AOL, the internet arm of Time Warner, is to give away e-mail, instant messaging, software and other services for free to high-speed internet users.
AOL is going through a number of changes
Time Warner said it would allow AOL to capitalise "on the explosive rise in broadband use and online advertising".
Shareholder pressure has been put on Time Warner to extract more value from AOL and boost its own share price.
At the same time, AOL has said it will no longer aggressively market its long-running dial-up service.
The changeover will take place by early September, after AOL said it wanted to transform into an advertising-supported internet network providing information and entertainment to users.
In 2005, AOL put much of its content - including news, music and sports information - on its website for free.
Since then it has been looking to move to a new model offering free services, similar to Google or Yahoo's services, and which can attract advertising.
In the second quarter, AOL's advertising revenue rose 40% from a year ago, parent-firm Time Warner said.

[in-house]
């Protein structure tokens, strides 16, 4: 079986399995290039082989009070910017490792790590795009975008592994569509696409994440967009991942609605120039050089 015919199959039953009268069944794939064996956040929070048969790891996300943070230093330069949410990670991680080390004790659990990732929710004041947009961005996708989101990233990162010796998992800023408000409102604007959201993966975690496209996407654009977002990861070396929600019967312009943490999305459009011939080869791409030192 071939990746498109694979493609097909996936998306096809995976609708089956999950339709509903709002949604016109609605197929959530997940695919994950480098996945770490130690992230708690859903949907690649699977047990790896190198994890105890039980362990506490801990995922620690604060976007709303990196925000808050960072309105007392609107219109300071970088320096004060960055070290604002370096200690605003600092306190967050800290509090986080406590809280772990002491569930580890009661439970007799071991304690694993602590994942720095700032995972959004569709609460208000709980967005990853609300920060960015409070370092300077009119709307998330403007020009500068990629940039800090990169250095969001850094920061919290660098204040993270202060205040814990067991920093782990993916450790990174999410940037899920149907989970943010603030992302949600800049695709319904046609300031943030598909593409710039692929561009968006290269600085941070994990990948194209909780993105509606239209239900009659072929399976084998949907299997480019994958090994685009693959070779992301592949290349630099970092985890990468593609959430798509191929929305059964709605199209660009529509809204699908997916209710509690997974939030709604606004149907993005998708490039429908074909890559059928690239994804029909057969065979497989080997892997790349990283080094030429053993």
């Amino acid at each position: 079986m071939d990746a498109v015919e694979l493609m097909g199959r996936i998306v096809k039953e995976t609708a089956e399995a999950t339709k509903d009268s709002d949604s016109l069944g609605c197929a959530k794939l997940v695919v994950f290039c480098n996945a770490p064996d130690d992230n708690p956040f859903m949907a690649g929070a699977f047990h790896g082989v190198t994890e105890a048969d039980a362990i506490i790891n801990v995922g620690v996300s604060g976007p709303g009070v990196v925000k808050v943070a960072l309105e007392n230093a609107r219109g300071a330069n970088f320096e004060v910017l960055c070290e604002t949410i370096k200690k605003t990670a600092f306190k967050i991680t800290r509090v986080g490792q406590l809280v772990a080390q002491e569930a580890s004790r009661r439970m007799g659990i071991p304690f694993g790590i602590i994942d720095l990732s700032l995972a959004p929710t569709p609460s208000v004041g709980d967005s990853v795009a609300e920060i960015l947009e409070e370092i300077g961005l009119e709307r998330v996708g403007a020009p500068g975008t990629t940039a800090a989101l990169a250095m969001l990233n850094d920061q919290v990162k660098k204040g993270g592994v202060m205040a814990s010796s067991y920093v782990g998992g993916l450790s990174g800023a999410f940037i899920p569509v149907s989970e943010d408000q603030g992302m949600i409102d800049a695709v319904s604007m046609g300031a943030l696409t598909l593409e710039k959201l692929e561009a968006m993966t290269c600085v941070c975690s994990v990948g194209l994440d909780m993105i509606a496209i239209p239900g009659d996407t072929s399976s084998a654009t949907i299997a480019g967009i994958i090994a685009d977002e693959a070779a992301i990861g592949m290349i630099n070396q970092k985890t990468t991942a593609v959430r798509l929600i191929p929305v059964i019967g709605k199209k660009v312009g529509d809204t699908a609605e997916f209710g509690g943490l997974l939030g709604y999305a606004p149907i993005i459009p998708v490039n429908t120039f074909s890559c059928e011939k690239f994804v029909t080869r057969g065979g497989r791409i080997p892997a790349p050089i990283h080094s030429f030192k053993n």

It also said that AOL lost 976,000 subscribers in that period compared with the first quarter.
AOL had 26.7 million subscribers in September 2002, but this had fallen by more than 25% by December 2005.
AOL started out in 1985 as Quantum Computer Services and began offering an internet service four years later. The company changed its name to America Online in 1991.
America Online merged with Time Warner in 2001 to create AOL Time Warner, but when the tech bubble deflated, the company renamed itself as Time Warner.
In spring 2006, it announced it was to move away from the America Online name altogether and start to rebrand itself solely as AOL.
Through its European operation AOL Europe, the company serves about six million customers in the UK, France and Germany.
"This is the final goodbye to the days when AOL was the king of the internet," said Jeff Lanctot, general manager of Avenue A/Razorfish, an online advertising agency that places some adverts on AOL sites.
"They now know they are the underdog."
Lanctot said the wealth of video and other resources at Time Warner meant there was "tremendous potential" that the transformation could be successfully achieved.
He also pointed to AOL's large, though dwindling, subscriber base, which makes AOL the leading internet access provider.